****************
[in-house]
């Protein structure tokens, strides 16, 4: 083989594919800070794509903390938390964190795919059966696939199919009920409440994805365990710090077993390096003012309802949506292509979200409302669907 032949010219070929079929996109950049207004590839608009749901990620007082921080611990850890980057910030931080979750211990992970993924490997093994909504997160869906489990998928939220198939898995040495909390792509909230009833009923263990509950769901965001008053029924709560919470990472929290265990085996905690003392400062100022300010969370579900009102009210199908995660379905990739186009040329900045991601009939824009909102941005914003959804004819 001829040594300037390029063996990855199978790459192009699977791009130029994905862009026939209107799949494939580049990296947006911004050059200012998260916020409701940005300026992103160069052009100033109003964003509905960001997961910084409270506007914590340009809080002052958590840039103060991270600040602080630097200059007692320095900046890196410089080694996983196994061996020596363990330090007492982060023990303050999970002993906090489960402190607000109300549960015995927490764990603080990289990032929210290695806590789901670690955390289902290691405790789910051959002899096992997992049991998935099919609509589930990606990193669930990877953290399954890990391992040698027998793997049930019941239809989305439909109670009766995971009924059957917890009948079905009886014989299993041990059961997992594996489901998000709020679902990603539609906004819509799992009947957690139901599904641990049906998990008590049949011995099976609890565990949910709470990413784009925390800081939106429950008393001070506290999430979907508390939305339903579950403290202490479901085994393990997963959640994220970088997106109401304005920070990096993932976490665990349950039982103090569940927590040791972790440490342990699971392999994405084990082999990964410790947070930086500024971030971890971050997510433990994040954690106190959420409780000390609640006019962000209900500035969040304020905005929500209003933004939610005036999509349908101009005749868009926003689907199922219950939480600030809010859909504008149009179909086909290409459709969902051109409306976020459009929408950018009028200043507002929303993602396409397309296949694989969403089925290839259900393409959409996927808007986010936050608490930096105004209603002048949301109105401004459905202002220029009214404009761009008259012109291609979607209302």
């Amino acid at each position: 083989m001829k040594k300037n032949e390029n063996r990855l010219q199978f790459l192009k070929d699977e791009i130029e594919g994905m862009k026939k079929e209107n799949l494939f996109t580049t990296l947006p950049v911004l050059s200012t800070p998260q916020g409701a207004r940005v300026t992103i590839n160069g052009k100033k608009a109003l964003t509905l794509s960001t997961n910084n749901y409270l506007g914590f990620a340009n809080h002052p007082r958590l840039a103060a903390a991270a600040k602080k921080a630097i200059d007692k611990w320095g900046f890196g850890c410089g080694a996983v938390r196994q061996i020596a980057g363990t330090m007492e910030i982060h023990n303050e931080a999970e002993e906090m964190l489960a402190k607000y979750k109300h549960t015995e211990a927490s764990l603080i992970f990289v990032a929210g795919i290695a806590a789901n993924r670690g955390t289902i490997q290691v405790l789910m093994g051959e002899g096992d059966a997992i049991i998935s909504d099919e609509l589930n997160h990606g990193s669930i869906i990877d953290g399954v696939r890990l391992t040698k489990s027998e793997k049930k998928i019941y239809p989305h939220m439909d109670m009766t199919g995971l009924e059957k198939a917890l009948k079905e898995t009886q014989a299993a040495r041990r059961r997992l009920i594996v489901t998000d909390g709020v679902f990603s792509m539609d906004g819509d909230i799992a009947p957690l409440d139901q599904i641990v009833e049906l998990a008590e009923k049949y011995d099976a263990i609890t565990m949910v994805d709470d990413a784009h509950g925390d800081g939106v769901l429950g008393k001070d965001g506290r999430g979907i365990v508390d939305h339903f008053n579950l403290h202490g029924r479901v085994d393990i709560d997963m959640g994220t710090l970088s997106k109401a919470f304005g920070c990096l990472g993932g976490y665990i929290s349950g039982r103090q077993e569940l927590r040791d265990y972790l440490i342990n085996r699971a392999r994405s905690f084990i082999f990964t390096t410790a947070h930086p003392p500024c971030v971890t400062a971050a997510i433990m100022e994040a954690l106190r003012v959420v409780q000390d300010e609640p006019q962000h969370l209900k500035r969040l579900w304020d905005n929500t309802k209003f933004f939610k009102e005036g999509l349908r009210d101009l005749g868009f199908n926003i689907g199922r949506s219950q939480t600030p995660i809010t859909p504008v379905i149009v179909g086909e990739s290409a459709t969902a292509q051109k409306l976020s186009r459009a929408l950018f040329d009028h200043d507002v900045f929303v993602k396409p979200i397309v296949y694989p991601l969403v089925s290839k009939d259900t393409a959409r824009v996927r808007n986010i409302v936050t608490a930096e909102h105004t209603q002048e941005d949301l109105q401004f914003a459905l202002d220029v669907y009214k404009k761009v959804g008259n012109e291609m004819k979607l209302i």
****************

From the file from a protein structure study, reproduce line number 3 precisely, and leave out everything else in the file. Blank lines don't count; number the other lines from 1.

């Amino acid at each position: 083989m001829k040594k300037n032949e390029n063996r990855l010219q199978f790459l192009k070929d699977e791009i130029e594919g994905m862009k026939k079929e209107n799949l494939f996109t580049t990296l947006p950049v911004l050059s200012t800070p998260q916020g409701a207004r940005v300026t992103i590839n160069g052009k100033k608009a109003l964003t509905l794509s960001t997961n910084n749901y409270l506007g914590f990620a340009n809080h002052p007082r958590l840039a103060a903390a991270a600040k602080k921080a630097i200059d007692k611990w320095g900046f890196g850890c410089g080694a996983v938390r196994q061996i020596a980057g363990t330090m007492e910030i982060h023990n303050e931080a999970e002993e906090m964190l489960a402190k607000y979750k109300h549960t015995e211990a927490s764990l603080i992970f990289v990032a929210g795919i290695a806590a789901n993924r670690g955390t289902i490997q290691v405790l789910m093994g051959e002899g096992d059966a997992i049991i998935s909504d099919e609509l589930n997160h990606g990193s669930i869906i990877d953290g399954v696939r890990l391992t040698k489990s027998e793997k049930k998928i019941y239809p989305h939220m439909d109670m009766t199919g995971l009924e059957k198939a917890l009948k079905e898995t009886q014989a299993a040495r041990r059961r997992l009920i594996v489901t998000d909390g709020v679902f990603s792509m539609d906004g819509d909230i799992a009947p957690l409440d139901q599904i641990v009833e049906l998990a008590e009923k049949y011995d099976a263990i609890t565990m949910v994805d709470d990413a784009h509950g925390d800081g939106v769901l429950g008393k001070d965001g506290r999430g979907i365990v508390d939305h339903f008053n579950l403290h202490g029924r479901v085994d393990i709560d997963m959640g994220t710090l970088s997106k109401a919470f304005g920070c990096l990472g993932g976490y665990i929290s349950g039982r103090q077993e569940l927590r040791d265990y972790l440490i342990n085996r699971a392999r994405s905690f084990i082999f990964t390096t410790a947070h930086p003392p500024c971030v971890t400062a971050a997510i433990m100022e994040a954690l106190r003012v959420v409780q000390d300010e609640p006019q962000h969370l209900k500035r969040l579900w304020d905005n929500t309802k209003f933004f939610k009102e005036g999509l349908r009210d101009l005749g868009f199908n926003i689907g199922r949506s219950q939480t600030p995660i809010t859909p504008v379905i149009v179909g086909e990739s290409a459709t969902a292509q051109k409306l976020s186009r459009a929408l950018f040329d009028h200043d507002v900045f929303v993602k396409p979200i397309v296949y694989p991601l969403v089925s290839k009939d259900t393409a959409r824009v996927r808007n986010i409302v936050t608490a930096e909102h105004t209603q002048e941005d949301l109105q401004f914003a459905l202002d220029v669907y009214k404009k761009v959804g008259n012109e291609m004819k979607l209302i």